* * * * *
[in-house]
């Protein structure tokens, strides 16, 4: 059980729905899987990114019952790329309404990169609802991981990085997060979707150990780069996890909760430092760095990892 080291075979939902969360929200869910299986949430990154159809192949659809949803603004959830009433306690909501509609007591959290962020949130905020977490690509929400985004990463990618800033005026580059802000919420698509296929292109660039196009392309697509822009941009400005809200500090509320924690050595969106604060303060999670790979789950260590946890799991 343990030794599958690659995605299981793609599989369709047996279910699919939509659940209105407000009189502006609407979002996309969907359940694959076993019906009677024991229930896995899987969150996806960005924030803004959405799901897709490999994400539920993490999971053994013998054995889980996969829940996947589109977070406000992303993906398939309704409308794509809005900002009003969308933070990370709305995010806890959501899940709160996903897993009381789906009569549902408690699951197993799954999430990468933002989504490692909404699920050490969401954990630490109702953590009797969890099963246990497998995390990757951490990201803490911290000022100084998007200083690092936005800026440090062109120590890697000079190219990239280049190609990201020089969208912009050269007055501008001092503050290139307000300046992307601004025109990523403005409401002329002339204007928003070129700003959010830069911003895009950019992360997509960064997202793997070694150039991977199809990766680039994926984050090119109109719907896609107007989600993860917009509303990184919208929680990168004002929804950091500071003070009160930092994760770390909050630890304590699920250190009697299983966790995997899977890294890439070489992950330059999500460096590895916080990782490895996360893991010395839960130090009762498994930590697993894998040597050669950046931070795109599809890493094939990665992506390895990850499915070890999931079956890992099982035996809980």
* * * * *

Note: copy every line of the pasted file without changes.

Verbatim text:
[in-house]
């Protein structure tokens, strides 16, 4: 059980729905899987990114019952790329309404990169609802991981990085997060979707150990780069996890909760430092760095990892 080291075979939902969360929200869910299986949430990154159809192949659809949803603004959830009433306690909501509609007591959290962020949130905020977490690509929400985004990463990618800033005026580059802000919420698509296929292109660039196009392309697509822009941009400005809200500090509320924690050595969106604060303060999670790979789950260590946890799991 343990030794599958690659995605299981793609599989369709047996279910699919939509659940209105407000009189502006609407979002996309969907359940694959076993019906009677024991229930896995899987969150996806960005924030803004959405799901897709490999994400539920993490999971053994013998054995889980996969829940996947589109977070406000992303993906398939309704409308794509809005900002009003969308933070990370709305995010806890959501899940709160996903897993009381789906009569549902408690699951197993799954999430990468933002989504490692909404699920050490969401954990630490109702953590009797969890099963246990497998995390990757951490990201803490911290000022100084998007200083690092936005800026440090062109120590890697000079190219990239280049190609990201020089969208912009050269007055501008001092503050290139307000300046992307601004025109990523403005409401002329002339204007928003070129700003959010830069911003895009950019992360997509960064997202793997070694150039991977199809990766680039994926984050090119109109719907896609107007989600993860917009509303990184919208929680990168004002929804950091500071003070009160930092994760770390909050630890304590699920250190009697299983966790995997899977890294890439070489992950330059999500460096590895916080990782490895996360893991010395839960130090009762498994930590697993894998040597050669950046931070795109599809890493094939990665992506390895990850499915070890999931079956890992099982035996809980």